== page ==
Supporters of the Canadian Wheat Board took their protest to Parliament Hill in Ottawa on Tuesday, in a last-ditch effort to sway legislators as the bill to deregulate the board moves toward third reading.
Several CWB directors and a few Prairie grain farmers urged the Conservative government to drop plans to end the CWB’s marketing monopoly on Prairie wheat and barley destined for milling or export.
Legislation to end the monopoly as of August 2012 would allow western farmers to sell grain directly to grain handlers, and may be only a few weeks from becoming law.
"Eliminating the Canadian Wheat Board will cost Prairie farmers money, cost Canadian jobs, be a drain on taxpayers and change the nature of the country because thousands of family farms will disappear," CWB chairman Allen Oberg said in Ottawa.
A CWB spokeswoman said the directors planned to meet with MPs and senators this week in Ottawa.
The CWB monopoly, in place since the Second World War, has long divided Prairie farmers. Supporters say the monopoly’s marketing clout offers them the greatest returns, but others say they want the same flexibility in selling wheat and barley that they have with crops like canola and oats.
Alberta farmer Brian Otto, a longtime foe of the monopoly and head of the Western Barley Growers Association, said the CWB debate has gone on for decades and farmers have had their say.
The end of the monopoly does not threaten small farms who rely on the CWB to sell their crops, he said.
"It’s an insult to any farmer in my opinion to tell farmers they don’t know how to run their business. Small farmer or large farmer, we’re all capable of marketing our own crops."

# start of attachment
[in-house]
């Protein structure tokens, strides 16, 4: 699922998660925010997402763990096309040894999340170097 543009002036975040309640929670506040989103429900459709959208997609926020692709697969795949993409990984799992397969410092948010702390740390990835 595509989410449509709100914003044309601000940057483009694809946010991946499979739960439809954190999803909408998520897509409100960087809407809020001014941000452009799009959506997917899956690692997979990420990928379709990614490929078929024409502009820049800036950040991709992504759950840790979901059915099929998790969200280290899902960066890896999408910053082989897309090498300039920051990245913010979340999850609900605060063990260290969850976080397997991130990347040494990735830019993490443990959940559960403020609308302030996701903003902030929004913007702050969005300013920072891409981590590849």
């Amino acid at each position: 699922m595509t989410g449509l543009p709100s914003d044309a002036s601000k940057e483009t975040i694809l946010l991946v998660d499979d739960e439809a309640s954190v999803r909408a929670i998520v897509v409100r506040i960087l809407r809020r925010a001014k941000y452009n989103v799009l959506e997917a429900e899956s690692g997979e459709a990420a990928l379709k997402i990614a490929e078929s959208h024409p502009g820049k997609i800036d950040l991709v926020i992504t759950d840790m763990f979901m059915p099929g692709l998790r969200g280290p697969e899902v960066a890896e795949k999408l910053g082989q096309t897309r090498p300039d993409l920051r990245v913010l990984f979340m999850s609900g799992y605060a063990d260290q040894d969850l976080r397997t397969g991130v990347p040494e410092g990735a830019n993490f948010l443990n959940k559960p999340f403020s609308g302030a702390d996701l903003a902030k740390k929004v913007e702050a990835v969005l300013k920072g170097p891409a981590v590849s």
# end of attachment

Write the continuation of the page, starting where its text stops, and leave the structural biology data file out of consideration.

In a non-binding summer plebiscite conducted by the CWB, 62 per cent of farmers voted to keep the wheat marketing monopoly. Agriculture Minister Gerry Ritz, a former Saskatchewan farmer, has said that vote was flawed.
The government bill to end the monopoly is expected to pass third and final reading in the House of Commons next week. After that, it needs approval by the Senate and royal assent to become law.
The Conservatives hold a majority of seats in both the House and the Senate, ensuring the legislation will pass.
Once the bill becomes law, likely next month, grain handlers such as Viterra, Richardson International and Cargill will be allowed to immediately sign forward contracts with farmers for their 2012 grain harvests.
The CWB itself would then come under government control on its way to either privatization or dissolution.
It’s unlikely to survive without its monopoly since it has no capital base or ownership of grain-handling facilities, Liberal MP Ralph Goodale, a former federal CWB minister, said Tuesday.
Court date set
The CWB and its supporters are also scheduled in a few weeks to argue against the government’s plans in court.
A Federal Court judge in Winnipeg is to hear the CWB’s case on Dec. 6, at the same time as an earlier application for judicial review from a farmer group, Friends of the Canadian Wheat Board.
The CWB and FCWB maintain the government broke the law by neither consulting the CWB board of directors, nor holding a farmer vote before introducing legislation to scrap the monopoly.